Stepping out of my cabin, a round building with a thatched roof, known as a rondoval, a traditional African building style, my attention was drawn to the nearby waterhole, just 50 yards to the north. The sunlight was just beginning to reach the treetops, so the golden hour for digiscoping was drawing nigh.
African jacanas and a pied wagtail were working the edges of the water. On the far shore a malachite kingfisher was perched, but too far away to digiscope well. I shot him anyway. (But I did not shoot the deputy.) Movement in the edge of the bush on the far side of the waterhole caught my eye. It was a buck impala, eating leaves off a small tree. He seemed interested in coming to the water for a drink, but hesitated to do so.
The rest of our group was beginning to gather in the growing light. I walked around the edge of the lake, being sure to stay at least a large croc-length away from the water, when I detected motion on the far, sunlit end of the waterhole. It was a large warthog, complete with tusks. He wasted no time in coming down to the water for a drink. I focused the scope and snapped his menacing image.
A good friend of mine, who in the years since I met him in the mid-1980s, has become a world-class bird photographer, once told me the most important thing to do when you are taking pictures is simply to wait. This advice came to me, watching the warthog, and it paid dividends. I was being summoned to our group, but something made me stay put just a while longer. Out of the brush came one, then another, nyala, an endemic South African antelope species. Then a large buck nyala came to join them and I got the picture that was worth waiting for.
Our group congealed and began a morning bird walk around the grounds of the camp, and out into the surrounding bush.
It was still cool, but the sun was beginning to assert itself. I was thankful to be here on this beautiful morning with nothing to do but look at birds, animals, and landscapes I've rarely, if ever, seen. I took a series of deep breaths, firmly centering myself in the here and now. Then I was ready to rock.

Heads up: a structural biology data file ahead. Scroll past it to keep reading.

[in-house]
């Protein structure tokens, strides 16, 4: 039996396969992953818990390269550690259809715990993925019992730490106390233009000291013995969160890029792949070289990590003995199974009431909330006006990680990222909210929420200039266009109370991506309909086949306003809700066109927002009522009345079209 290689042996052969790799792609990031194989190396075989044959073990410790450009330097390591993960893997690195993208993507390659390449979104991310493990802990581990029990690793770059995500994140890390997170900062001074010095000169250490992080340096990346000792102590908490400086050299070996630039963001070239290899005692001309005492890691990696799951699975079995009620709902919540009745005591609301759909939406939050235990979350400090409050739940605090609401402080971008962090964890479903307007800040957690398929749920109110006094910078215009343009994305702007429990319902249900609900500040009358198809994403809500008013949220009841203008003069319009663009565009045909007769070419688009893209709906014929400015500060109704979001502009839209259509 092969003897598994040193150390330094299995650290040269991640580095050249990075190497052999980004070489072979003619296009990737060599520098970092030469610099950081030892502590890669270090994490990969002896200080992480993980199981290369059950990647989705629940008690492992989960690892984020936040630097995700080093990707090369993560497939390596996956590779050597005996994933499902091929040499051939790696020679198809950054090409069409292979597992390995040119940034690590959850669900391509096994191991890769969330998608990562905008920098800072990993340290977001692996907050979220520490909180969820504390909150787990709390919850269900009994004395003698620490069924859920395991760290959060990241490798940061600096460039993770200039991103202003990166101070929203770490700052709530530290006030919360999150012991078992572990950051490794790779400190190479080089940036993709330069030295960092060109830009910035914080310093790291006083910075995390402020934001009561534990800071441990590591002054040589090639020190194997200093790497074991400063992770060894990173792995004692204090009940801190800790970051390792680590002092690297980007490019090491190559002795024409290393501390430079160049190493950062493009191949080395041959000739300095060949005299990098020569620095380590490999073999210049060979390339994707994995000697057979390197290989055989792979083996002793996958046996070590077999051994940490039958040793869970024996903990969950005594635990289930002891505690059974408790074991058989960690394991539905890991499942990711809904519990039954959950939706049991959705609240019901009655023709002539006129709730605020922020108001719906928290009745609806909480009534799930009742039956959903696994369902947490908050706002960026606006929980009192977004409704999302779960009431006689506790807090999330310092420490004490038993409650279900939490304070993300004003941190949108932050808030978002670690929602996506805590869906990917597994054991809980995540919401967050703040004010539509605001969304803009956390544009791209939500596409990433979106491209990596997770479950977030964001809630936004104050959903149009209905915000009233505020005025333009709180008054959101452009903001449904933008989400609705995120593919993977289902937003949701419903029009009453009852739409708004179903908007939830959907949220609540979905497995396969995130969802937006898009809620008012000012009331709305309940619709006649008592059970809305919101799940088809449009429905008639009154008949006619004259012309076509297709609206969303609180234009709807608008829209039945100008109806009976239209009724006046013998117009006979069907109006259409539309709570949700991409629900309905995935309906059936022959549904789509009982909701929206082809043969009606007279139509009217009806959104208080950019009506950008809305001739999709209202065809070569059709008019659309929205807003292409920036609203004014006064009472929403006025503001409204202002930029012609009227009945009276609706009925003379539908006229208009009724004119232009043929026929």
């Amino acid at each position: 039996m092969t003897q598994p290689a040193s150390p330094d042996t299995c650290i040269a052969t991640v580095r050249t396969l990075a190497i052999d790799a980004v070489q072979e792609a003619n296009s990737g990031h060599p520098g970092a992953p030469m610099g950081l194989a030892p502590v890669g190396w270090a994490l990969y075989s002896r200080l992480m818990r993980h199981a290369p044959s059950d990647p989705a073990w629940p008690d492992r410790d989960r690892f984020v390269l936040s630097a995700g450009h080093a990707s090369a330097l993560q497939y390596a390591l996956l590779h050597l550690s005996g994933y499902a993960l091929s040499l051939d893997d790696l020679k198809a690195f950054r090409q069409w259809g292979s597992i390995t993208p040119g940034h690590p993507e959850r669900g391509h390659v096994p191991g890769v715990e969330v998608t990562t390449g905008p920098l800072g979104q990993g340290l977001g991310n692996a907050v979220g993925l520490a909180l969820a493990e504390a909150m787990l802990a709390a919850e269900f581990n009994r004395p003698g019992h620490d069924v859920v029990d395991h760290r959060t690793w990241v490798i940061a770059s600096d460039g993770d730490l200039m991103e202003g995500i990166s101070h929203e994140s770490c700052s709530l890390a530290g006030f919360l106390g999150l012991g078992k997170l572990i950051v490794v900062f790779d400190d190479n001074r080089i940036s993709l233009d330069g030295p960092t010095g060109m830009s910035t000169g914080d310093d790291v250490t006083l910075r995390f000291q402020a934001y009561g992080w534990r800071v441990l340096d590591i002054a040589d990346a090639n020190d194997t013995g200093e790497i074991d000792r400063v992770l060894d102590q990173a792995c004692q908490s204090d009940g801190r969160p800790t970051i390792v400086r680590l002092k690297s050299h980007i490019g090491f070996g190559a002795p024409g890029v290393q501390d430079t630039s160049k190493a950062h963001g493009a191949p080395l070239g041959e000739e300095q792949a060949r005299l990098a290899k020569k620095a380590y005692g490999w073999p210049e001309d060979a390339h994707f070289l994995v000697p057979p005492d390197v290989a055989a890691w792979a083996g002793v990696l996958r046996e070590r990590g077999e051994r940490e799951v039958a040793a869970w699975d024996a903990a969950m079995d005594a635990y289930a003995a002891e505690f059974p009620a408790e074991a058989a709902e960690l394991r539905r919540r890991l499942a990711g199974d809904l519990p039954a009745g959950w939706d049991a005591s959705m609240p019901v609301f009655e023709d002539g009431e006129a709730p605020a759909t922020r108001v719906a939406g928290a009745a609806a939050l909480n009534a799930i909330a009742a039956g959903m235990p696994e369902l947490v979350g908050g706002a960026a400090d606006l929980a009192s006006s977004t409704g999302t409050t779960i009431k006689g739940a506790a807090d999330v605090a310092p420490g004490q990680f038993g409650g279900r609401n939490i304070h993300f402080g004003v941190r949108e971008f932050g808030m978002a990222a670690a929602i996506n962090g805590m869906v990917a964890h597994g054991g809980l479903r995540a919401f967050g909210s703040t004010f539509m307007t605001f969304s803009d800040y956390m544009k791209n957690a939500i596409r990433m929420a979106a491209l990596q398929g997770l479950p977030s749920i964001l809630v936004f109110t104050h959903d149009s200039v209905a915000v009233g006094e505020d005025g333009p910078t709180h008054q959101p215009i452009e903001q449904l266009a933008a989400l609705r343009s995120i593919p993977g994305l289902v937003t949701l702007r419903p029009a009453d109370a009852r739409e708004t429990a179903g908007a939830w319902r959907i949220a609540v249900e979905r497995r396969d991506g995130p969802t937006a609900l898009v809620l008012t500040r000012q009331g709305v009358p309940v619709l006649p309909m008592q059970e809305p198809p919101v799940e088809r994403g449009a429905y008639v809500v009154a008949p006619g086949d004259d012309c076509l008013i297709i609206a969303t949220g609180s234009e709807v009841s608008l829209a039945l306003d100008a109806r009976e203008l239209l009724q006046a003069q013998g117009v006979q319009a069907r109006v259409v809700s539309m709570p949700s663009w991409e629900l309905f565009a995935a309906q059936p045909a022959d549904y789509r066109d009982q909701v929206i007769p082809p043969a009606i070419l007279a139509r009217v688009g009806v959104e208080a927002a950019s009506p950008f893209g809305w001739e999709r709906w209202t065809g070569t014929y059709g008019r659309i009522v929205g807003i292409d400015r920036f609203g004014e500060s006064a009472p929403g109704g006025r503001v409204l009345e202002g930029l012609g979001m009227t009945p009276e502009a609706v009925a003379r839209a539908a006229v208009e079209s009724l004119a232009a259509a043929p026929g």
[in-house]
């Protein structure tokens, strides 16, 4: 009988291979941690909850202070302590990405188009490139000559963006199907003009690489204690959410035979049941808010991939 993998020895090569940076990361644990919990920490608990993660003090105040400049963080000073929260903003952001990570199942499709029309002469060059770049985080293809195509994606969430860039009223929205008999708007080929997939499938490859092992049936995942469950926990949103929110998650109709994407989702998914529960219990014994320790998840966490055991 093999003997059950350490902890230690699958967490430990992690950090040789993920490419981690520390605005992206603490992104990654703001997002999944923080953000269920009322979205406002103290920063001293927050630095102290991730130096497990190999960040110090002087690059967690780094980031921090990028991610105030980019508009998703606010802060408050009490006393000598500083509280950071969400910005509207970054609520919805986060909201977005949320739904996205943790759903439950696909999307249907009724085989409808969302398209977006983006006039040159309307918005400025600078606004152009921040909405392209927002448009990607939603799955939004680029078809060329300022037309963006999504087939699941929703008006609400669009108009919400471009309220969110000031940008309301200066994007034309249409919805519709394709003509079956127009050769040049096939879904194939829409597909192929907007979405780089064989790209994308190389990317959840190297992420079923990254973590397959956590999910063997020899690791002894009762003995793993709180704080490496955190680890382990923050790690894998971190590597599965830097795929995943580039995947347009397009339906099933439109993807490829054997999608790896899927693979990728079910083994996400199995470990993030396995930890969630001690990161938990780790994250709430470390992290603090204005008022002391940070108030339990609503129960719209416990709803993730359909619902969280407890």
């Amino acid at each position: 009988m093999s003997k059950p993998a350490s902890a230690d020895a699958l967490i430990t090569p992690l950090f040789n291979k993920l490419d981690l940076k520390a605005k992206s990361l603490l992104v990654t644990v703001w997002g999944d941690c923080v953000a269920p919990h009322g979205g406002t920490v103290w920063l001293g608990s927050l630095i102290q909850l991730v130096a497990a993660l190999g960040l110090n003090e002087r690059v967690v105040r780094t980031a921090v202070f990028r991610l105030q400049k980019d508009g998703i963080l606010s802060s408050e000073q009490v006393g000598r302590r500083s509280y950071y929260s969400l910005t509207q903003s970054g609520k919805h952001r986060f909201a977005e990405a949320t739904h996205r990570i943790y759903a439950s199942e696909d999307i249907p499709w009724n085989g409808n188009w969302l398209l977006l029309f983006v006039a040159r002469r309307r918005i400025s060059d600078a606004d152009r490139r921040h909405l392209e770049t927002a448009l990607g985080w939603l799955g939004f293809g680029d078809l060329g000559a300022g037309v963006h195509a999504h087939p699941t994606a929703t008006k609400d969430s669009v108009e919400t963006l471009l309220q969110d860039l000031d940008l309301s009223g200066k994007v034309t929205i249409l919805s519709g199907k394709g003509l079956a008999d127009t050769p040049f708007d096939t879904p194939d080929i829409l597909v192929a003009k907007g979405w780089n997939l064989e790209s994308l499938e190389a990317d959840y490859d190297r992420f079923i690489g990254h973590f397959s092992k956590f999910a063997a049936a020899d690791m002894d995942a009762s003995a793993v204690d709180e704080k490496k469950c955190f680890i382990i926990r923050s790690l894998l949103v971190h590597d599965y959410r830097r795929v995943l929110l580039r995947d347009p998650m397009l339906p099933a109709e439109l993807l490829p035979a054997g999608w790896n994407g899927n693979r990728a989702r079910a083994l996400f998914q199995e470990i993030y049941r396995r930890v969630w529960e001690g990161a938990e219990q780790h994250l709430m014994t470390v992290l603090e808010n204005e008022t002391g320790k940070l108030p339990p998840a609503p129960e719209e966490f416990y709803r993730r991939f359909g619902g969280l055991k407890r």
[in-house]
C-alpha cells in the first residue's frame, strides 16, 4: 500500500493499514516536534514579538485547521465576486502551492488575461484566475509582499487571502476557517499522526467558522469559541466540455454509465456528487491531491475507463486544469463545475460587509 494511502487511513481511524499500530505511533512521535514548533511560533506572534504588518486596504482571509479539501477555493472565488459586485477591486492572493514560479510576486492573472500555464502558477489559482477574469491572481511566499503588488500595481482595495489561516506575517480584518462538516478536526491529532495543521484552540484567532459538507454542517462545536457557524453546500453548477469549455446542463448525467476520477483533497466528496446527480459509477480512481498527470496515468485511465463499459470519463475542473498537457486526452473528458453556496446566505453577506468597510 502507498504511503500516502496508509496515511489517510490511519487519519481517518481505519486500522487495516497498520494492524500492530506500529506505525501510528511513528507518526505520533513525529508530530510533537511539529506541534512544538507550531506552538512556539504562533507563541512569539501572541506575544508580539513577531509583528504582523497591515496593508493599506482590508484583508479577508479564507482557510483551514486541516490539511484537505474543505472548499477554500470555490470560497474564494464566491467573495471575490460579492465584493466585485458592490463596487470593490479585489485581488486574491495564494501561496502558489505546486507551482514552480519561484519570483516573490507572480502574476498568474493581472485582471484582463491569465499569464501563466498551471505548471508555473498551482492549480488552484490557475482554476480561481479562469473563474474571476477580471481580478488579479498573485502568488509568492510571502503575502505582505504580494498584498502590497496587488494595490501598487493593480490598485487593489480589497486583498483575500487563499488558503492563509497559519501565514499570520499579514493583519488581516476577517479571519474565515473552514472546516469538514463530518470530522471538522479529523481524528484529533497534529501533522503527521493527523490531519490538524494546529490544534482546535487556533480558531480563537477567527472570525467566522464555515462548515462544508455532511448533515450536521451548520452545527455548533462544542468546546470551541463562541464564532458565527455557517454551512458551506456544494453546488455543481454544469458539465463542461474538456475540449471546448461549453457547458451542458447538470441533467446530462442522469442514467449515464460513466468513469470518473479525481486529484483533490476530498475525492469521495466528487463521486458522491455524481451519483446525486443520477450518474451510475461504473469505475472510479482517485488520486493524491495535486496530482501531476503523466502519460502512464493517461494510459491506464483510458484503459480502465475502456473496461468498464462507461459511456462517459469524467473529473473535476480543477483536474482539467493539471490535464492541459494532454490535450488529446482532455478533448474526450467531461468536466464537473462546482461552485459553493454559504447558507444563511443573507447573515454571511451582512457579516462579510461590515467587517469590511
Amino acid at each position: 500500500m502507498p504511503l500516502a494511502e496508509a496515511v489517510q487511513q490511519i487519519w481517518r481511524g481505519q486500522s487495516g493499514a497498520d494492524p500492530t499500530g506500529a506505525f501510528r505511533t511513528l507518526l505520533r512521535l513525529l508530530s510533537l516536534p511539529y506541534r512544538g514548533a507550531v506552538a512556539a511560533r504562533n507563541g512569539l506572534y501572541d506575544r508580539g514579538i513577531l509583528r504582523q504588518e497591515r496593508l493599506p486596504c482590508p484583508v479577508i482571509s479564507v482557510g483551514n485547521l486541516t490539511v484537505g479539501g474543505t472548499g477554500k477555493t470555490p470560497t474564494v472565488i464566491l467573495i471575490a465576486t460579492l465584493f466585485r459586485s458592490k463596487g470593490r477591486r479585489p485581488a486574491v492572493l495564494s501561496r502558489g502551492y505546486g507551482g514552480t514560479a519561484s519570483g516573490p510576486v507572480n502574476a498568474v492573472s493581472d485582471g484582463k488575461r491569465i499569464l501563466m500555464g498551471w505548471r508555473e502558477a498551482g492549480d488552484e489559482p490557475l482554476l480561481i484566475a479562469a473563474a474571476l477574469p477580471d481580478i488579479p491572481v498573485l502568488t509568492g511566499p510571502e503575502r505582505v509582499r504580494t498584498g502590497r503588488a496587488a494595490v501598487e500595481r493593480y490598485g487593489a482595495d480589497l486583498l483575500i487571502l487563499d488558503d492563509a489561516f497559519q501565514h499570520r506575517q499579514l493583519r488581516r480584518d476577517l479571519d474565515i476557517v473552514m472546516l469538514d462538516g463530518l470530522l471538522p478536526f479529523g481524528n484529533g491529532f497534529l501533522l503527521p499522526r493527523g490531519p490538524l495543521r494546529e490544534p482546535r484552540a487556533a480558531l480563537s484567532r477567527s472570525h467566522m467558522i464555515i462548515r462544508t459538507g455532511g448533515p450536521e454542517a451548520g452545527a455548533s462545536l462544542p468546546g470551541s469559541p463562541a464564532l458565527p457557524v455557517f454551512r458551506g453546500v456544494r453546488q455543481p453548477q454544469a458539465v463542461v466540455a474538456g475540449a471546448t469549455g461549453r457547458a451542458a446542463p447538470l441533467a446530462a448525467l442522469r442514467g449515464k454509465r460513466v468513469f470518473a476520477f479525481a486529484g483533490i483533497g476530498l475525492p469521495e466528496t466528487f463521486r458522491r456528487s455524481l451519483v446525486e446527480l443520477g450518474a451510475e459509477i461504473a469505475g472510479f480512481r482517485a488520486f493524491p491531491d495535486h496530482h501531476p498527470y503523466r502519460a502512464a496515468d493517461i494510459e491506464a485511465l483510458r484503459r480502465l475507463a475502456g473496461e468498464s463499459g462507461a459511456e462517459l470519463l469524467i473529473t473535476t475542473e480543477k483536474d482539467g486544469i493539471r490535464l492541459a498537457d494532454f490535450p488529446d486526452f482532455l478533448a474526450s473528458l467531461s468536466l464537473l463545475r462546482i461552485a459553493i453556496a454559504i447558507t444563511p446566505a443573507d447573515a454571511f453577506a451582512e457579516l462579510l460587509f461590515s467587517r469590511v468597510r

One of our group, Walter Schulz, publisher of a new German bird magazine, Vogel, found his digital camera did not work with the set-up Swarovski had provided him. I heard him say this out loud, disappointment in his voice, so I gave him my spare camera, a Canon PowerShot A520. He used it successfully for the rest of the trip and returned it safe and sound when we were leaving South Africa. I thought about the many times I'd been helped out of a desperate situation on a trip, and was glad I could help Walter.
Most of the morning we chased small, flitting birds, getting good birding looks (orange-breasted bush shrike, yellow-breasted apalis, Rudd's apalis, and a flyover juvenile gymnogene--a weird hawk species) but not good digiscoping looks. That was fine with me. The key to digiscoping is to find the cooperative birds--ones that will sit still for you.
At the end of our first hour afield we hit the digiscoping jackpot. A yellow-billed stork flew into view and teed up in front of us on a dead tree. The sun was at our backs, the air was clear and cool (heat haze kills many a good shot), our gear was all working, and we shot and shot. If someone had appeared with a cup of hot coffee and a danish at that point, I might have fainted from sheer joy. The stork took off and flew toward us, landing in better light and posing. We moved closer, the stork showed itself from all angles.
We spent the rest of the morning strolling around within a half-mile from camp, taking pix, noting new species, watching for crocs near the water holes. I got a few more decent pictures.
Then it was time for breakfast back in camp, and a bus trip to a nearby, and world famous, destination Hluhluwe-Umfolozi Game Reserve, Africa's oldest game reserve. Hluhluwe (pronounced shloo-shloo-wee) was one of my favorite stops on my 2002 trip--full of birds, and the only place I have ever seen wild African elephants. I was really revved to get back there.
But before we could leave, we had to find Petros, our driver. This took the better part of two hours, a delay we used to take more bird and animal pix around the Bonamanzi grounds. I got good images of water dikkop, black-eyed bulbul, a fruit-eating buck nyala, and several giant crocodiles, which were sunning on an island, behind a protective fence.
Kevin McGowan and I were talking digiscoping technique while we walked the grounds and he mentioned that changing the exposure on his camera had helped him avoid overexposing things in the bright sunlight of midday. This intrigued me. On my 2002 South Africa trip I had taken a few hundred digiscoped images and many of them were washed out, or overexposed. In fact some were more overexposed than a pregnant Britney Spears, which is saying something. The digiscoping lobe of Kevin's brain is large and well-developed, so between the two of us, we figured out how to stop things down by -2/3 (or two clicks) on my Canon Powershot, using the P or Program channel on the settings wheel. I tried it out on a foraging cattle egret in the noon sun--a perfect candidate for overexposure. No blow-out. For the rest of the trip, I toggled between AUTO and P depending on the lighting conditions. It made a HUGE difference. Thanks again, Kevin!
Finally, we heard Christian yelling for us to get on the bus. Our wait was over. Little did we know, the delay was setting us up for an unforgettable afternoon of wildlife watching. Had we not been delayed, I am sure our timing, and thus, our experience, would have been very different.
I'll take you along to Hluhluwe in my next post.